Learning to Fly – Day Twentyone (Near miss)

Today’s day-time training was going to be all about landing and taking off at non-ideal sites. So called “Performance take-off and landing”. E.g. taking off and landing on grass turf, soft ground, short runways or runways with 50ft obstacles at one end. We raced through the various scenarios without too much difficulty. It really wasn’t that complicated.

At night, we went straight back on the patterns and landings. I felt more focused and more positive and all though the wind was marginal for what students are allowed (solo) with a 9 knot cross wind factor I managed to land safely every time. Gerry had offered that we went to Bartow where the lighted runway would be much more favourable to the wind but the stubborn me decided that since I had to learn to land in strong cross winds anyways this seemed as good a time as ever. After 30 minutes Gerry looked at me and told me(!) “You are doing the solo circuits now”. Fine. I felt much better with myself. I had to do 10 solo take off and landings at night to fulfil the criteria. So off I went. “Beginning 1” I counted in my head as I took off. I made the pattern and was on final. Geez, some cross wind. I had my right wing down and left rudder fully deflected both slipping and crabbing at the same time. Really nice landing and since students aren’t allowed touch and go it was a full stop, back on the taxi way and “Beginning 2”. When I got to 4, another school plane (A Cessna) joined the pattern. It was doing dual (with instructor) touch and goes and could thus get through the whole pattern a lot faster than me, as they did not have to stop and taxi back. At some point, while I was on base I heard them call “Downwind, for full stop”. Oh joy! I would have the pattern to myself again. I landed, counted “6 done”, taxied back and held short as they had just landed (while I was taxiing back). I looked down out my side window along the runway… nothing. “Winter Haven Traffic, Warrior 32401 lining up runway 04 for immediate departure, Winter Haven Traffic” I called. No reaction from anyone. I lined up and looked carefully down the runway. Nothing. Power forward and I was racing down the runway accelerating to my 70-odd MPH take-off speed…. AND THERE THEY WERE! I have no idea why I originally couldn’t see neither them nor their lights when I looked down the runway but I missed them completely. What does it always say in the accident reports? It’s never one thing but a combination of things that go wrong. Apparently Gerry had been screaming into his hand-held radio: “401, HOLD YOUR POSITION”. Obviously his transmission didn’t work, as I didn’t hear anything. As I was zooming towards the Cessna it left the runway onto a taxiway and I was airborne well before I reached them anyway. The radio call came quite clearly (but calmly): “You should hold your take-off run until runway is vacated”. It wasn’t Gerry, but obviously one of the other instructors. S***! I could be in so much trouble. I did the last 4 landings a bit shaken but still OK. As I pulled in I was almost expecting a police car waiting for me. Instead Gerry was there congratulating me on some quite good difficult cross wind landings. As we walked back to the school he asked me about the incident. I told him what had happened from my perspective and he asked me if I had heard him on the radio. “Yeah Gerry, I heard you ask me to hold, but I thought it was none of your business…. Of course I didn’t hear you.” He seemed relatively happy with that. I was quite happy for passing another milestone but I was shaken and took the near-miss down to useful experience that cold save my life in later flying. Next day, one of the instructors quietly came up to me and told me he was the one. He apologised for being so slow getting off the runway but re-iterated I shouldn’t have started my roll. I informed him that I would never have started rolling had I seen him but the truth was… I didn’t see him until quite late. Everyone seemed pretty happy about this. I seemed to be the one person most upset about it. My CAA check flight is tomorrow with a CAA examiner and ex-BA jumbo pilot, Paul. This incidence didn’t do my confidence any good at all. Geez, it’s scary. What have I gotten myself into? Walking back to my apartment I also noticed my left knee was hurting from pressing the rudder pedal so much and so hard in order to compensate for the cross wind. It was really sore the next morning too. But I still did it! Not just did I manage 10 landings at night but in the worst conditions I had encountered yet. I was getting very close now.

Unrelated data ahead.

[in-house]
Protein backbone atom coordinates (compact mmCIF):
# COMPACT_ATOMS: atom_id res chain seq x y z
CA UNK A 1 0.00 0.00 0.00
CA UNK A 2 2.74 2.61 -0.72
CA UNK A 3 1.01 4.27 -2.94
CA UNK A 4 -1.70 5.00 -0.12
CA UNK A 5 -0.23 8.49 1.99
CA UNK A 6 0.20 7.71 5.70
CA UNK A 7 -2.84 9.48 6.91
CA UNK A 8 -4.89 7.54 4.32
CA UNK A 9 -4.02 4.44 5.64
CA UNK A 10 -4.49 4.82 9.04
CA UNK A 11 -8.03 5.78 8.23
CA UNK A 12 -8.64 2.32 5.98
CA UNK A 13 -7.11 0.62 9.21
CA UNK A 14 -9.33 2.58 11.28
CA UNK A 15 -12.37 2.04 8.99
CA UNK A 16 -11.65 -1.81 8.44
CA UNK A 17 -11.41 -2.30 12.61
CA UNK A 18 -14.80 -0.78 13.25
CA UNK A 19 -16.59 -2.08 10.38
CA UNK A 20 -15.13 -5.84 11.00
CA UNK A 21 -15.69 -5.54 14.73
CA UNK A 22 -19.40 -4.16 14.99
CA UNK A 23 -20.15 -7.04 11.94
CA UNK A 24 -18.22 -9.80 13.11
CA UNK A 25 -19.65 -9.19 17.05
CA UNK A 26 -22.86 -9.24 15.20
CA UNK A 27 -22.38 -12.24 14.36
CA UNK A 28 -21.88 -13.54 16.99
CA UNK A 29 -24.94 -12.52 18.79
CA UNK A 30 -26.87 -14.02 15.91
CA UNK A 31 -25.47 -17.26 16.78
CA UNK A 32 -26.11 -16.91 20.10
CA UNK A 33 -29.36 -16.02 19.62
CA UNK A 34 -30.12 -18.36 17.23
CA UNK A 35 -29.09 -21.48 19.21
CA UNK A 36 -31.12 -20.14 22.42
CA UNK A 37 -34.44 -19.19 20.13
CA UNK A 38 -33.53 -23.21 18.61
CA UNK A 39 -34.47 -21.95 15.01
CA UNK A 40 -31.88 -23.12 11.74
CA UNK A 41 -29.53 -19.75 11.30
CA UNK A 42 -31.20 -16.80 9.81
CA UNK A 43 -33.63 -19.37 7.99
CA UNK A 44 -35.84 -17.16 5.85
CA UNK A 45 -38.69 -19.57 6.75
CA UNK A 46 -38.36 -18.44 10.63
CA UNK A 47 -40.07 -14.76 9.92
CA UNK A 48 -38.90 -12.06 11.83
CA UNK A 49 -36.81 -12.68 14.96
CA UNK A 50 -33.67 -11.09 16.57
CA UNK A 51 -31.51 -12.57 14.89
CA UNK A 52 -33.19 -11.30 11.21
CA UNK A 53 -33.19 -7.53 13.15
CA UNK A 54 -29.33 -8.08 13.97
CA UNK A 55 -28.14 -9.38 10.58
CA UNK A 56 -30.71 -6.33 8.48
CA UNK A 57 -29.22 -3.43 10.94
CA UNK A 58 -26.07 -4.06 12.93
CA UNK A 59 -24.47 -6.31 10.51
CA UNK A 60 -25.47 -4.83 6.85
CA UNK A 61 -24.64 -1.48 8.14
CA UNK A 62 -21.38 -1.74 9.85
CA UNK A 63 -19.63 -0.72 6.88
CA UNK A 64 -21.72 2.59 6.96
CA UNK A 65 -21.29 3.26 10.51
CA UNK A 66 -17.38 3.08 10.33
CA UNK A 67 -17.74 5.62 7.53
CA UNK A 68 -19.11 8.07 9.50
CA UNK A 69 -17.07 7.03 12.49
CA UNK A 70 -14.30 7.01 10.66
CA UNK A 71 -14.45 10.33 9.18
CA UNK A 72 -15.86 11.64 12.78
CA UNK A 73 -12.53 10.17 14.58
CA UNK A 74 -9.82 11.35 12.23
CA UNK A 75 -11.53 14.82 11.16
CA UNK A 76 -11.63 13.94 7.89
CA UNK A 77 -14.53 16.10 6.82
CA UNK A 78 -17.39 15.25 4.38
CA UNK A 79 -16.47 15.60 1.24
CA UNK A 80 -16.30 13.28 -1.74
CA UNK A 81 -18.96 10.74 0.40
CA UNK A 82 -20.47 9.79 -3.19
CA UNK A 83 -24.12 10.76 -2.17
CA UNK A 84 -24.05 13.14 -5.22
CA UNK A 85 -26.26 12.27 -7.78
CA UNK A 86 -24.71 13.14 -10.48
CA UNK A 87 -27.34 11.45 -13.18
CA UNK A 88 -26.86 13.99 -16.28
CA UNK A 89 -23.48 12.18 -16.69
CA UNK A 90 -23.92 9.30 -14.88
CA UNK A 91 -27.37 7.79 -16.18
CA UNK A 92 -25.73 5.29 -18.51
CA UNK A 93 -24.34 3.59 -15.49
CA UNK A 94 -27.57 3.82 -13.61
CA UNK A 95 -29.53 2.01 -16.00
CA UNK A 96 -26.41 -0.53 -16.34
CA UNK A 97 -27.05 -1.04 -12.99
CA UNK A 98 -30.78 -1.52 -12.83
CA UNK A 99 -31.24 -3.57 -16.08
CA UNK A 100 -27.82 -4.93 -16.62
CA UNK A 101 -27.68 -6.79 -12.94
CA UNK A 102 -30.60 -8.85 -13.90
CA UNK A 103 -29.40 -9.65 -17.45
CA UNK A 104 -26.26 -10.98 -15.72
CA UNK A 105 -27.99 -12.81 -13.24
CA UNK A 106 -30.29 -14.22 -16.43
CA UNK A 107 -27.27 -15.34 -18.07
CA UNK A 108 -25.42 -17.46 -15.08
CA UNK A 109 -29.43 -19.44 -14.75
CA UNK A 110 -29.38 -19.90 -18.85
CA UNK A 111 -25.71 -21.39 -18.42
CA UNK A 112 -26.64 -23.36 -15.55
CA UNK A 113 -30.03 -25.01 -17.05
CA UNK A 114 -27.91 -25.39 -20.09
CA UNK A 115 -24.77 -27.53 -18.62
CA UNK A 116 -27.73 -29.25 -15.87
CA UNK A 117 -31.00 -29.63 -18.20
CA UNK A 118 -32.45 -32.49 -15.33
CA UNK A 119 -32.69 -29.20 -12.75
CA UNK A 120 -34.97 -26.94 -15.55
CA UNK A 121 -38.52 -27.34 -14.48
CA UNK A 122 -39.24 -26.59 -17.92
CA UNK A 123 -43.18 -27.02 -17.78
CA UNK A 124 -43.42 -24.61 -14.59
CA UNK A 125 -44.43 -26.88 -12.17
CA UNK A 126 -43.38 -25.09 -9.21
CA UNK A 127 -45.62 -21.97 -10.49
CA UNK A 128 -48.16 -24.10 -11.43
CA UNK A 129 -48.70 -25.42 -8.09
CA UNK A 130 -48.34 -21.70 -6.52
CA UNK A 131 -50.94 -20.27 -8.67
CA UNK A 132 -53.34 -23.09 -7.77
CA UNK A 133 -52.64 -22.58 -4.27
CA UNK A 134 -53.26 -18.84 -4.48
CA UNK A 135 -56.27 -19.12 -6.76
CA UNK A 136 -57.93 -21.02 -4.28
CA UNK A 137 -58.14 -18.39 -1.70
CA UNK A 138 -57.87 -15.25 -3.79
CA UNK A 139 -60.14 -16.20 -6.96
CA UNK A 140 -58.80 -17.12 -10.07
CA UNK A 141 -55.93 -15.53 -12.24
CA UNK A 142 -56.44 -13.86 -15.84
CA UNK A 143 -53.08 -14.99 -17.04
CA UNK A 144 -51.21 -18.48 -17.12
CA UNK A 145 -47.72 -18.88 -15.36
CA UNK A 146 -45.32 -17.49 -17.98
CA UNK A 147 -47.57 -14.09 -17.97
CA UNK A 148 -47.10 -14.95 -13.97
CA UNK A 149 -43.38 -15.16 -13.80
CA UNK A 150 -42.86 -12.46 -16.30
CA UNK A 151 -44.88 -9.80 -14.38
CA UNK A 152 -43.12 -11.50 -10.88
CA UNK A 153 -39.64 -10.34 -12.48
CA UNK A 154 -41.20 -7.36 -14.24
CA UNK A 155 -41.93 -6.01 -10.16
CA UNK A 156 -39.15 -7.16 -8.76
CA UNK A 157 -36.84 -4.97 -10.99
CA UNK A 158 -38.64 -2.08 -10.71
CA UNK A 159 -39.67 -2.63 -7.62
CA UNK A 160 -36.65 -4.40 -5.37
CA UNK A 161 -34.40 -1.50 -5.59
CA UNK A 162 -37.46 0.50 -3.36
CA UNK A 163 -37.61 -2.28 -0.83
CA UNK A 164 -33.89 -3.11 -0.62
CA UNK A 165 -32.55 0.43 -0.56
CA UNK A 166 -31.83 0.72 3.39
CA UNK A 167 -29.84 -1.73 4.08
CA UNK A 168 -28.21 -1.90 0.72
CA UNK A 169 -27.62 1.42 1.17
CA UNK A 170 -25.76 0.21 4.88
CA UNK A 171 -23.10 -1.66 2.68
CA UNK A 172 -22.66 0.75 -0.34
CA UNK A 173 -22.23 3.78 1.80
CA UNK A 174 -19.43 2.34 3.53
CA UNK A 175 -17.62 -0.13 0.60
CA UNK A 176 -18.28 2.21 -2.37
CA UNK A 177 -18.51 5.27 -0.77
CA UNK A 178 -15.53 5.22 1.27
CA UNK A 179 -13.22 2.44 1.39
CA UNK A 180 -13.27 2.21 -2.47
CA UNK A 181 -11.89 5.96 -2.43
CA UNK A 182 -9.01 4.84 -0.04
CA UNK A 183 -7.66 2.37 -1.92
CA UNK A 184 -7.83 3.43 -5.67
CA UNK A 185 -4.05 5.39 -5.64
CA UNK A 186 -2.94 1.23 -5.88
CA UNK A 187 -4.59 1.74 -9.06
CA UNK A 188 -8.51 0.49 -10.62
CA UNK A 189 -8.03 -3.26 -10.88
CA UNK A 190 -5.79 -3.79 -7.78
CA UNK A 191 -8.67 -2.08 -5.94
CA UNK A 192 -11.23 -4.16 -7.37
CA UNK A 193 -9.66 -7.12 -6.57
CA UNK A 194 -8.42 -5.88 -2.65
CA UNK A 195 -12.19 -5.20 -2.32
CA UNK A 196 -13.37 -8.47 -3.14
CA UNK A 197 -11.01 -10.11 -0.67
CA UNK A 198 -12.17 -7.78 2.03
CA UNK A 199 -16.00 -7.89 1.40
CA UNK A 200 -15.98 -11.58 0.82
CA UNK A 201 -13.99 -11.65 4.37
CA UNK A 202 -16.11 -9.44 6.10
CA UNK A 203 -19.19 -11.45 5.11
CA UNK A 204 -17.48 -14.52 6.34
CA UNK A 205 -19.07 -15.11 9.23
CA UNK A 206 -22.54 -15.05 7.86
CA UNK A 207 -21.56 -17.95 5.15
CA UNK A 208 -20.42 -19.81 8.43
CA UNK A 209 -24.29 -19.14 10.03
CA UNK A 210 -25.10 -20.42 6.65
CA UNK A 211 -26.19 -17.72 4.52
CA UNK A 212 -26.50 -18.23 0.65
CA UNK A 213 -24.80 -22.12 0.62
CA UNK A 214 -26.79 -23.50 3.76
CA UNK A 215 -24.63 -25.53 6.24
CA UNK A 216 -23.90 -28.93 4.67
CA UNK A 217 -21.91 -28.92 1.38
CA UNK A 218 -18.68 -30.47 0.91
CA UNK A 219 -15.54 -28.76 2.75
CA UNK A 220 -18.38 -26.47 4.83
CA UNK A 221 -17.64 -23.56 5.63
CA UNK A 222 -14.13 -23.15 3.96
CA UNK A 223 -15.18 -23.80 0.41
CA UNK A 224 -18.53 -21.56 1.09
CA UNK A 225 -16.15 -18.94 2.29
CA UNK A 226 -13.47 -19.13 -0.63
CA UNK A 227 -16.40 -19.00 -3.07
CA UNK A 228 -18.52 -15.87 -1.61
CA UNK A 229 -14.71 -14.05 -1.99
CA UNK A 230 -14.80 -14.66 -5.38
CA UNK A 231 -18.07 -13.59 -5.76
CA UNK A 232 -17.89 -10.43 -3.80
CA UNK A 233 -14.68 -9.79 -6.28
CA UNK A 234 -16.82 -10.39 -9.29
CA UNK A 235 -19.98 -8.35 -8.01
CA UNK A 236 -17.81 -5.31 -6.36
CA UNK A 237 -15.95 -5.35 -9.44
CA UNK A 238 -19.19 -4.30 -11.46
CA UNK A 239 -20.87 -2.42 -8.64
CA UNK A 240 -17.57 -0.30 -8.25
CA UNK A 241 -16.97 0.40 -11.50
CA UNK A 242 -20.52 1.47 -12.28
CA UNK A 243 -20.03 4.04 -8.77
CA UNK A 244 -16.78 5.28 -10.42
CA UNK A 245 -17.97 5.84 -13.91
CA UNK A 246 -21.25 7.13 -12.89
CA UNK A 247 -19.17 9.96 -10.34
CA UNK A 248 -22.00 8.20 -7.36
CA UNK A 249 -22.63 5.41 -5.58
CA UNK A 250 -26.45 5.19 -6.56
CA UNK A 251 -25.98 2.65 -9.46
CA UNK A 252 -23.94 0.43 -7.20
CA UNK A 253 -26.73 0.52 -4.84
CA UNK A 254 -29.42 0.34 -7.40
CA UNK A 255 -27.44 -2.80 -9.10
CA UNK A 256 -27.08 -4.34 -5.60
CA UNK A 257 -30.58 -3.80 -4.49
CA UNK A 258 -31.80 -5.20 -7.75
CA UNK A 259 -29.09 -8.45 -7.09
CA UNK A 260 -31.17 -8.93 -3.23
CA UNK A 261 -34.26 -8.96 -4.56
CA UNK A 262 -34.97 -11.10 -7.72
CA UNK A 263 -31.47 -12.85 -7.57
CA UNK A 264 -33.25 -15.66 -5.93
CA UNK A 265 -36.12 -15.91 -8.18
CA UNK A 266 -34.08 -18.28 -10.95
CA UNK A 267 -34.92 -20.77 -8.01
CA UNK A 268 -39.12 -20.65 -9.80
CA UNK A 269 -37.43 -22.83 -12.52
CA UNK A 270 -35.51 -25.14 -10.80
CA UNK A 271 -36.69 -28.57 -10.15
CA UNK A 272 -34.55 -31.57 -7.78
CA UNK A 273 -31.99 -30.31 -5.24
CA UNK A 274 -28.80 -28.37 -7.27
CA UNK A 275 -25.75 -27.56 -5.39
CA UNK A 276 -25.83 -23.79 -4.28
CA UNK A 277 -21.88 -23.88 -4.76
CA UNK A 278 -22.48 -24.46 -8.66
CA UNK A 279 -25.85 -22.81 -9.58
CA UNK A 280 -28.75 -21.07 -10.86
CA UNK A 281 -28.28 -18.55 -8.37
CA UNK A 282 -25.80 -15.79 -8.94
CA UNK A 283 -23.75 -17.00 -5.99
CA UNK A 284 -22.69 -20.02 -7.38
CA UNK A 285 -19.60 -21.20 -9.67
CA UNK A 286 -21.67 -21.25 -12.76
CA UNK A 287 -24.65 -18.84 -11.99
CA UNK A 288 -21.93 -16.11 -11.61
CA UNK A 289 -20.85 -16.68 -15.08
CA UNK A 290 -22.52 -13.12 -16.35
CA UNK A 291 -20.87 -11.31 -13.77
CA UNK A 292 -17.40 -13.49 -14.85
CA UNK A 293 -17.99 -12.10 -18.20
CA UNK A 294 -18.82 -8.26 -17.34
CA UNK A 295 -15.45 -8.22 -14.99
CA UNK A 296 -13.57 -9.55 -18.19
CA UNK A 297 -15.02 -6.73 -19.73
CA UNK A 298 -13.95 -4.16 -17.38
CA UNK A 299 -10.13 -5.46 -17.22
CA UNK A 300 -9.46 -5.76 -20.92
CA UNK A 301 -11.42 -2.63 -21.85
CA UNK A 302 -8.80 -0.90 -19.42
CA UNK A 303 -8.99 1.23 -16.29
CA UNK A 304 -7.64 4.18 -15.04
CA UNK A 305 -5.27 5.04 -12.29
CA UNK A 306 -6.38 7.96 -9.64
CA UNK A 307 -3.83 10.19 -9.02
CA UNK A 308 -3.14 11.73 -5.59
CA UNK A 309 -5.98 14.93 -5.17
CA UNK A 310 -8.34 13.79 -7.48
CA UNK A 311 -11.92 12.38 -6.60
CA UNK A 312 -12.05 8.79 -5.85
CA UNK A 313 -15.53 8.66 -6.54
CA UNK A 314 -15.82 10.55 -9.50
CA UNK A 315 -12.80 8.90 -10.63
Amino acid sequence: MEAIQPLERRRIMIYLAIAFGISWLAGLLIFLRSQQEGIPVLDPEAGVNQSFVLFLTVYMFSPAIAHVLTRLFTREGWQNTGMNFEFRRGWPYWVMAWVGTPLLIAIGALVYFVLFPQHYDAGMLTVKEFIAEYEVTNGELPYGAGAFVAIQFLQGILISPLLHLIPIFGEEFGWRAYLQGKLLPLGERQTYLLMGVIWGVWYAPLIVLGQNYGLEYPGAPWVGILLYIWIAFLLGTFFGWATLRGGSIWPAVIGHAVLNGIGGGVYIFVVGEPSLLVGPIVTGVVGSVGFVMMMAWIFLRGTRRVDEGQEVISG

Summary after 21 days:
Flown: 3:30
Total flying time: 56 hours and 3 minutes.
Solo: 12 hours 18 minutes.
Day 1Day 18Day 19Day 20Day 21Day 22Day 23

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